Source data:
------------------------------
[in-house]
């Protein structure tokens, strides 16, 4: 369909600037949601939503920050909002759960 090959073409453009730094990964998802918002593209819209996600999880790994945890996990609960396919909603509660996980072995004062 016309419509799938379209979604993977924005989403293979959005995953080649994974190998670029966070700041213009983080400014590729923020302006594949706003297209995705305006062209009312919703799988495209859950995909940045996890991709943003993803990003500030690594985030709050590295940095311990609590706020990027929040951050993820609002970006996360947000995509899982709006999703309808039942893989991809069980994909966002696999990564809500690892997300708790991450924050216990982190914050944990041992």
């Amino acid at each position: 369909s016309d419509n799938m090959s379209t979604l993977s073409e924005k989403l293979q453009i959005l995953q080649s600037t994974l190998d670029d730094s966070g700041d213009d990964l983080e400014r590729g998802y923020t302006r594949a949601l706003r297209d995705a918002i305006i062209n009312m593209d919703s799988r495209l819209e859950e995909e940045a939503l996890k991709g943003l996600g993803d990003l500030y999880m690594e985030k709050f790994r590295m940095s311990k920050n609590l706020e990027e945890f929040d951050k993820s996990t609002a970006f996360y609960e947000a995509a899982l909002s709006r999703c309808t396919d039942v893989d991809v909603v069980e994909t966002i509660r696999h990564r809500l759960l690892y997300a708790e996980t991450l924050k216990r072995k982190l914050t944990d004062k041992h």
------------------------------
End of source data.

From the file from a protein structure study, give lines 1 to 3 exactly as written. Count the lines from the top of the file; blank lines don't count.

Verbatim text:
[in-house]
């Protein structure tokens, strides 16, 4: 369909600037949601939503920050909002759960 090959073409453009730094990964998802918002593209819209996600999880790994945890996990609960396919909603509660996980072995004062 016309419509799938379209979604993977924005989403293979959005995953080649994974190998670029966070700041213009983080400014590729923020302006594949706003297209995705305006062209009312919703799988495209859950995909940045996890991709943003993803990003500030690594985030709050590295940095311990609590706020990027929040951050993820609002970006996360947000995509899982709006999703309808039942893989991809069980994909966002696999990564809500690892997300708790991450924050216990982190914050944990041992």
């Amino acid at each position: 369909s016309d419509n799938m090959s379209t979604l993977s073409e924005k989403l293979q453009i959005l995953q080649s600037t994974l190998d670029d730094s966070g700041d213009d990964l983080e400014r590729g998802y923020t302006r594949a949601l706003r297209d995705a918002i305006i062209n009312m593209d919703s799988r495209l819209e859950e995909e940045a939503l996890k991709g943003l996600g993803d990003l500030y999880m690594e985030k709050f790994r590295m940095s311990k920050n609590l706020e990027e945890f929040d951050k993820s996990t609002a970006f996360y609960e947000a995509a899982l909002s709006r999703c309808t396919d039942v893989d991809v909603v069980e994909t966002i509660r696999h990564r809500l759960l690892y997300a708790e996980t991450l924050k216990r072995k982190l914050t944990d004062k041992h």